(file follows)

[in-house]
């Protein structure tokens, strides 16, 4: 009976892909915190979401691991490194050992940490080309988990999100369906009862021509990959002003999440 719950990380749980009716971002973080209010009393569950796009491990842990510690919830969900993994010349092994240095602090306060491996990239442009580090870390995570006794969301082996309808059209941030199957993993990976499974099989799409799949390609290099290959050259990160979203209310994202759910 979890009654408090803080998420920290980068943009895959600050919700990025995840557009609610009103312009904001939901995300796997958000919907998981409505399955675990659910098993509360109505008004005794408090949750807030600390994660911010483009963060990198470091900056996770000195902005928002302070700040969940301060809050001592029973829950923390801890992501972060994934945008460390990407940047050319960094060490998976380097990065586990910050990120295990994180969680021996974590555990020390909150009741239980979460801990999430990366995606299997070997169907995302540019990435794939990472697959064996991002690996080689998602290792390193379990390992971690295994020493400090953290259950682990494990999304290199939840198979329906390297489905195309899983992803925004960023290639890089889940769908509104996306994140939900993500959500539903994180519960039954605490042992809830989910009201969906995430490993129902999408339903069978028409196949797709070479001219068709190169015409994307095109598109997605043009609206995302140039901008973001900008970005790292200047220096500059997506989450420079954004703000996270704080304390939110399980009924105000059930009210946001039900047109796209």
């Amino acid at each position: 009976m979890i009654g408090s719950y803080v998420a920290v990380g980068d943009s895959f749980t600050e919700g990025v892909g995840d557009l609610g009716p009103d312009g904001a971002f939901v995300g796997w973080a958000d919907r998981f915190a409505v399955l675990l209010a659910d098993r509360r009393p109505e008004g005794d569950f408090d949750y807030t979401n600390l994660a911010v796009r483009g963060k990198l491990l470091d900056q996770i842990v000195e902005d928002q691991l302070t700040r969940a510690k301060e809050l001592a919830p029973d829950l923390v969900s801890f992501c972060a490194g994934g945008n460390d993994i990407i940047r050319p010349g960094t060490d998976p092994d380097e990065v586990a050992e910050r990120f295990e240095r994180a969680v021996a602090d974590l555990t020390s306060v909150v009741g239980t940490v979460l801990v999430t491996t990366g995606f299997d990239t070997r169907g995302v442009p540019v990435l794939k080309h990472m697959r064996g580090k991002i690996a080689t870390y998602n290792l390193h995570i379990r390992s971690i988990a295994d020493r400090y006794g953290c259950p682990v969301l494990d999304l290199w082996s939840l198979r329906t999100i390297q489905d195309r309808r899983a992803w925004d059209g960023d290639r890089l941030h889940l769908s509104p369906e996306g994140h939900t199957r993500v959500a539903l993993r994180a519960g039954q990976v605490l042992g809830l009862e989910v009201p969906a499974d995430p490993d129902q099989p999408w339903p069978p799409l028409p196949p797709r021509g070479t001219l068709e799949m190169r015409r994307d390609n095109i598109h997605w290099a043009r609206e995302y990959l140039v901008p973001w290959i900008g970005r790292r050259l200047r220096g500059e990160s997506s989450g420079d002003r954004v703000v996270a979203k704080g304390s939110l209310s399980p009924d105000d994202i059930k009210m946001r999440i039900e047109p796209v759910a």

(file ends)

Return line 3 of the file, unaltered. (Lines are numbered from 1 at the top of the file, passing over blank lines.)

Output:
């Amino acid at each position: 009976m979890i009654g408090s719950y803080v998420a920290v990380g980068d943009s895959f749980t600050e919700g990025v892909g995840d557009l609610g009716p009103d312009g904001a971002f939901v995300g796997w973080a958000d919907r998981f915190a409505v399955l675990l209010a659910d098993r509360r009393p109505e008004g005794d569950f408090d949750y807030t979401n600390l994660a911010v796009r483009g963060k990198l491990l470091d900056q996770i842990v000195e902005d928002q691991l302070t700040r969940a510690k301060e809050l001592a919830p029973d829950l923390v969900s801890f992501c972060a490194g994934g945008n460390d993994i990407i940047r050319p010349g960094t060490d998976p092994d380097e990065v586990a050992e910050r990120f295990e240095r994180a969680v021996a602090d974590l555990t020390s306060v909150v009741g239980t940490v979460l801990v999430t491996t990366g995606f299997d990239t070997r169907g995302v442009p540019v990435l794939k080309h990472m697959r064996g580090k991002i690996a080689t870390y998602n290792l390193h995570i379990r390992s971690i988990a295994d020493r400090y006794g953290c259950p682990v969301l494990d999304l290199w082996s939840l198979r329906t999100i390297q489905d195309r309808r899983a992803w925004d059209g960023d290639r890089l941030h889940l769908s509104p369906e996306g994140h939900t199957r993500v959500a539903l993993r994180a519960g039954q990976v605490l042992g809830l009862e989910v009201p969906a499974d995430p490993d129902q099989p999408w339903p069978p799409l028409p196949p797709r021509g070479t001219l068709e799949m190169r015409r994307d390609n095109i598109h997605w290099a043009r609206e995302y990959l140039v901008p973001w290959i900008g970005r790292r050259l200047r220096g500059e990160s997506s989450g420079d002003r954004v703000v996270a979203k704080g304390s939110l209310s399980p009924d105000d994202i059930k009210m946001r999440i039900e047109p796209v759910a």